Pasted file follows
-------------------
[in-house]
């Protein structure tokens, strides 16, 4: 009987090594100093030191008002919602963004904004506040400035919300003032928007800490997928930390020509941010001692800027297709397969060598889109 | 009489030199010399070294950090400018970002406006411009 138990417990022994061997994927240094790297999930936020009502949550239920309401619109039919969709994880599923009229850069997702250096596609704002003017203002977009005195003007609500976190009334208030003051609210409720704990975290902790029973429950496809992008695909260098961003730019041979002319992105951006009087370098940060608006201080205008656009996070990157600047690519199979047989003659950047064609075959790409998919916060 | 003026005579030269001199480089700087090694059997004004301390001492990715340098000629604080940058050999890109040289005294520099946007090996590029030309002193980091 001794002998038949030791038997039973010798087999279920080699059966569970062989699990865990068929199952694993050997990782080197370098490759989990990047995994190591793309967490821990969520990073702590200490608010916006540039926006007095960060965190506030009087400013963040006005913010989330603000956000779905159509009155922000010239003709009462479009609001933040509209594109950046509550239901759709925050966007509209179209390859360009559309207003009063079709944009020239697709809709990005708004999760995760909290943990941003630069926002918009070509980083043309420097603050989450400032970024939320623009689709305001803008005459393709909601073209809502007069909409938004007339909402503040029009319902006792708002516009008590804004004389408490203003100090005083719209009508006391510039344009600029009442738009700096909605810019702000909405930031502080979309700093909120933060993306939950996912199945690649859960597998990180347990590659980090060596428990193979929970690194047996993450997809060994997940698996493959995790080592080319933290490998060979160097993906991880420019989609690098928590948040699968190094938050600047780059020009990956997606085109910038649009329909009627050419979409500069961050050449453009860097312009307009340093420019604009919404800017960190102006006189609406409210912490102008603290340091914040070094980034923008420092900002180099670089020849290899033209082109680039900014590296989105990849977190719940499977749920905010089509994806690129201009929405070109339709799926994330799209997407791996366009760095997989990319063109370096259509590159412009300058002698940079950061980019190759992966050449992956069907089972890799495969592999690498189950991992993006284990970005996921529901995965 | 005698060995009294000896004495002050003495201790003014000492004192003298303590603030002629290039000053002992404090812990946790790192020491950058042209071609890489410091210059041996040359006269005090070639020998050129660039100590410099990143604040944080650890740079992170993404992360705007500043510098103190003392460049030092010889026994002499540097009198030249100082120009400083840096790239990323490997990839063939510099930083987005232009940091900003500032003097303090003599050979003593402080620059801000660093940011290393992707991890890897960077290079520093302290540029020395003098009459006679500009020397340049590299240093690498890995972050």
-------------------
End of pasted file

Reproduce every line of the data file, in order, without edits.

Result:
[in-house]
């Protein structure tokens, strides 16, 4: 009987090594100093030191008002919602963004904004506040400035919300003032928007800490997928930390020509941010001692800027297709397969060598889109 | 009489030199010399070294950090400018970002406006411009 138990417990022994061997994927240094790297999930936020009502949550239920309401619109039919969709994880599923009229850069997702250096596609704002003017203002977009005195003007609500976190009334208030003051609210409720704990975290902790029973429950496809992008695909260098961003730019041979002319992105951006009087370098940060608006201080205008656009996070990157600047690519199979047989003659950047064609075959790409998919916060 | 003026005579030269001199480089700087090694059997004004301390001492990715340098000629604080940058050999890109040289005294520099946007090996590029030309002193980091 001794002998038949030791038997039973010798087999279920080699059966569970062989699990865990068929199952694993050997990782080197370098490759989990990047995994190591793309967490821990969520990073702590200490608010916006540039926006007095960060965190506030009087400013963040006005913010989330603000956000779905159509009155922000010239003709009462479009609001933040509209594109950046509550239901759709925050966007509209179209390859360009559309207003009063079709944009020239697709809709990005708004999760995760909290943990941003630069926002918009070509980083043309420097603050989450400032970024939320623009689709305001803008005459393709909601073209809502007069909409938004007339909402503040029009319902006792708002516009008590804004004389408490203003100090005083719209009508006391510039344009600029009442738009700096909605810019702000909405930031502080979309700093909120933060993306939950996912199945690649859960597998990180347990590659980090060596428990193979929970690194047996993450997809060994997940698996493959995790080592080319933290490998060979160097993906991880420019989609690098928590948040699968190094938050600047780059020009990956997606085109910038649009329909009627050419979409500069961050050449453009860097312009307009340093420019604009919404800017960190102006006189609406409210912490102008603290340091914040070094980034923008420092900002180099670089020849290899033209082109680039900014590296989105990849977190719940499977749920905010089509994806690129201009929405070109339709799926994330799209997407791996366009760095997989990319063109370096259509590159412009300058002698940079950061980019190759992966050449992956069907089972890799495969592999690498189950991992993006284990970005996921529901995965 | 005698060995009294000896004495002050003495201790003014000492004192003298303590603030002629290039000053002992404090812990946790790192020491950058042209071609890489410091210059041996040359006269005090070639020998050129660039100590410099990143604040944080650890740079992170993404992360705007500043510098103190003392460049030092010889026994002499540097009198030249100082120009400083840096790239990323490997990839063939510099930083987005232009940091900003500032003097303090003599050979003593402080620059801000660093940011290393992707991890890897960077290079520093302290540029020395003098009459006679500009020397340049590299240093690498890995972050």